These features reflect the known activities of STAT3, promoting cell survival and proliferation, and suggest that low levels of constitutively active STAT3 can promote pre-oncogenic features in primary MEF cells.
2.2. Constitutive STAT3 Activity Induces a Metabolic Switch to Aerobic Glycolysis in MEFs and Tumor Cell Lines
A comparison of gene expression profiles in primary Stat3C/C and Stat3WT/WT MEFs performed via microarray analysis showed more than one thousand differentially expressed genes . Gene Ontology (GO) analysis of up-regulated mRNAs revealed the presence of several genes involved in aerobic glycolysis including hypoxia inducible factor (Hif)-1α (Figure 1C), which is a known STAT3 transcriptional target . The up-regulation of several known HIF-1α target genes, including pyruvate dehydrogenase kinase (Pdk)-1, the glucose transporter Glut1 and several enzymes involved in glycolysis was also validated (Figure 1C and data not shown). These alterations correlated with enhanced production of lactate and increased intake of glucose (Figure 1C and data not shown). Thus, Stat3C/C MEFs appear to display a phenotype highly reminiscent of the well-known Warburg effect detected in most cancer cells, with glucose metabolism occurring mainly via aerobic glycolysis. These features were maintained in the immortalized Stat3C/C cells , which displayed STAT3-dependent increased levels of Hif-1α mRNA and of several of its target genes as well as higher lactate production (Figure 1D). These data demonstrated that low levels of aberrantly continuous STAT3 activation are sufficient to drive a metabolic switch towards aerobic glycolysis, which in turn is known to promote the ability of cancer cells to rapidly proliferate and to drive their plasticity to adapt and survive in environments of limiting oxygen concentrations. This novel function may explain the addiction for STAT3 shown by so many biologically different tumors. In order to verify these conclusions in a more physiological context with non mutant STAT3, we analyzed the expression of Hif-1α, Pdk-1 and other glycolytic genes in STAT3-dependent tumor cell lines, in the presence or absence of the S3I.201 STAT3 inhibitor. In agreement with the idea of STAT3 promoting aerobic glycolysis, all three cell lines tested, i.e., MDA-MB-468, SKBR3 and DU145, displayed high expression of the Hif-1α and Pdk-1 mRNAs and high lactate production, which could be significantly down-regulated by STAT3 inhibition (Figure 1E and data not shown, ).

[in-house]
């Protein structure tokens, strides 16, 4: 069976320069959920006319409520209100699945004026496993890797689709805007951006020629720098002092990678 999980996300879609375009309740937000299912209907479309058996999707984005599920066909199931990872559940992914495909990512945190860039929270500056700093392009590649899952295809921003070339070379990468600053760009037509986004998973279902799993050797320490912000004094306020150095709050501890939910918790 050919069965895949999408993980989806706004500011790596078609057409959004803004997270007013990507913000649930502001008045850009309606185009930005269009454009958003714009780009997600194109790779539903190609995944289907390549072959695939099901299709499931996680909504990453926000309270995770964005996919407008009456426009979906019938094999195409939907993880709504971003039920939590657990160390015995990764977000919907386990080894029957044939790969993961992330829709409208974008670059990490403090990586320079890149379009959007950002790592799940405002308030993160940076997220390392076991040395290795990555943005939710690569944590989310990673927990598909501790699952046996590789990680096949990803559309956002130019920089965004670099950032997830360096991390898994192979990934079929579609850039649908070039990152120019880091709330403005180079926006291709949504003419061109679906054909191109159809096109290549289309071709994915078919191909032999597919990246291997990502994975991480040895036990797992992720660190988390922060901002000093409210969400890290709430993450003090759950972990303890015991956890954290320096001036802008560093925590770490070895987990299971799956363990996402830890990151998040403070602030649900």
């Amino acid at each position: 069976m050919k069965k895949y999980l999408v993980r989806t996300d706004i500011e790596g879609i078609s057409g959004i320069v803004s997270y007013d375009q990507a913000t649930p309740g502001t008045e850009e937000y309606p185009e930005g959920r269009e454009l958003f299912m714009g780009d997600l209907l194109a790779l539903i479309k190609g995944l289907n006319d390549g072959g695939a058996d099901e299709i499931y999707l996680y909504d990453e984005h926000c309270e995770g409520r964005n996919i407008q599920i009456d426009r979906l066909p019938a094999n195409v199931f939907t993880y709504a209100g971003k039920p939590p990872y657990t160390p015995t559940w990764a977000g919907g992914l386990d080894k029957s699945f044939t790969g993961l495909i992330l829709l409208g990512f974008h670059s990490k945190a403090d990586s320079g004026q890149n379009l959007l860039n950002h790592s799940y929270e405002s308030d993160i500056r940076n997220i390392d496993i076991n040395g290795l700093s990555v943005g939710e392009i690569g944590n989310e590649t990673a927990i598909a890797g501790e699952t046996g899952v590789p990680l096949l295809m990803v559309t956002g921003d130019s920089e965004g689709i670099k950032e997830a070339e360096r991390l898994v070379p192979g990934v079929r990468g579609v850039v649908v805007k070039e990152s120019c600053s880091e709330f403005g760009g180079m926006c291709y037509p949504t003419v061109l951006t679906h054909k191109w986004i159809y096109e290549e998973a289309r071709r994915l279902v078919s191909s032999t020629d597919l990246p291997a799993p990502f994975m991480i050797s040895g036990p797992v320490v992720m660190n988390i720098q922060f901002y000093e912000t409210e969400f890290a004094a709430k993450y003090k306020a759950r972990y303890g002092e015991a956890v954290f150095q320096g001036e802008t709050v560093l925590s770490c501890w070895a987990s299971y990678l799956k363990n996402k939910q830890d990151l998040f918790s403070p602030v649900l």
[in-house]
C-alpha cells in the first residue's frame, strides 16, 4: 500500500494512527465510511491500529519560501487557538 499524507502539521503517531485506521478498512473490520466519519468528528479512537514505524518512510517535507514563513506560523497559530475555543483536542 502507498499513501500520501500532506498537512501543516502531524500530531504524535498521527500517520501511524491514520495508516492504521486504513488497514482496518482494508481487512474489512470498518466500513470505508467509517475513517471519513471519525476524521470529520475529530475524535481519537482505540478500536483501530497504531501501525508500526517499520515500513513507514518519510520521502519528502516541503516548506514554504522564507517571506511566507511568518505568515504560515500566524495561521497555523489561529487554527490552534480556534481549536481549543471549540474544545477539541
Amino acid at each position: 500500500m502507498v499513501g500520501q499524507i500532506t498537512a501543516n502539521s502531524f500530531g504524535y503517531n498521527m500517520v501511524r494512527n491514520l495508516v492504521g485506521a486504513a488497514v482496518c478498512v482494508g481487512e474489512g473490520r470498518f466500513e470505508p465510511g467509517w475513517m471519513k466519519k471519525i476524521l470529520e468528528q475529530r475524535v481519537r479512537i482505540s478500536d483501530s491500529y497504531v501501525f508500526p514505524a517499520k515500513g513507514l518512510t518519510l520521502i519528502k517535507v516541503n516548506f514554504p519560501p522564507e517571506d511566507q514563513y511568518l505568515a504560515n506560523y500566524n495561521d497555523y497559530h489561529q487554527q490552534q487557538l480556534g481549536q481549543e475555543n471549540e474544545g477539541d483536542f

The relevance of this novel metabolic STAT3 function in supporting the viability of tumor cells was also confirmed in vivo on xenograft tumors of MDA-MB468 cells. Since the levels of glucose uptake are considered a direct indication of glycolytic metabolism, we assessed them by means of PET analysis with the radioactive glucose-analogue 18F-FDG  (Figure 2). The tumors of control mice, not treated with the S3I compound, displayed regular growth and progressively increasing ratio between glucose uptake and tumor volume. Thus, glycolysis levels tended to increase even faster than tumor volume, indicating progressively enhanced Warburg metabolism. In contrast, treatment with the S3I inhibitor determined a growth arrest of the tumor, which correlated with a reduction in glucose uptake already after 3 days. These observations suggest that the inhibition of STAT3 activity has prominent effects on glucose metabolism also in vivo, and that this represents an important part of its pro-oncogenic activities.
Transcriptional induction is normally not believed sufficient to enhance HIF-1α expression at the protein level, due to its continuous proteasome-mediated degradation occurring in the absence of specific signals such as hypoxia or growth factors stimulation . However, we could show that Stat3C/C MEFs display higher HIF-1α protein expression than their wild type controls . This suggests that continuous, low level mRNA induction triggered by constitutively active STAT3 can lead to a small (50%) increase in HIF-1α protein levels that is sufficient to enhance protein activity. In turn, enhanced HIF-1α activity could explain the STAT3-dependent metabolic switch towards glycolysis described above. Indeed, shRNA-mediated silencing of Hif-1α completely normalized glycolysis levels in both primary and immortalized Stat3C/C MEFs, leading to down-regulation of many genes involved in aerobic glycolysis including Pdk-1, and to reduction of lactate production, glucose intake and sensitivity to glucose deprivation (Figure 1C,D and [22,24]). Hif-1α silencing could also down-regulate Pdk-1 expression and lactate production in STAT3-addicted tumor cells, to an extent similar to that obtained by STAT3 silencing (Figure 1E). Thus, STAT3-dependent Hif-1α induction appears to represent the main mechanism responsible for the increased glycolysis and enhanced glucose dependence observed in the Stat3C/C MEFs, strongly contributing to the in vivo growth of MDA-MB-468 tumor xenografts. Of note, increased HIF-1α activity may enhance PKM2 expression and initiate the positive feedback loop leading to continuous STAT3 Y-P .
Despite a well-accepted pro-tumorigenic role, STAT3 activity has also been correlated with good prognosis in specific tumors [43,44] and mouse models of colorectal  and thyroid cancer . In particular in the latter, STAT3 Y-P negatively correlates with tumor size and aggressiveness in human papillary thyroid carcinomas, and appears to paradoxically negatively regulate Hif-1α expression and aerobic glycolysis under hypoxic conditions . These observations suggest that the specific role of STA3 can be strongly tissue- and context-dependent.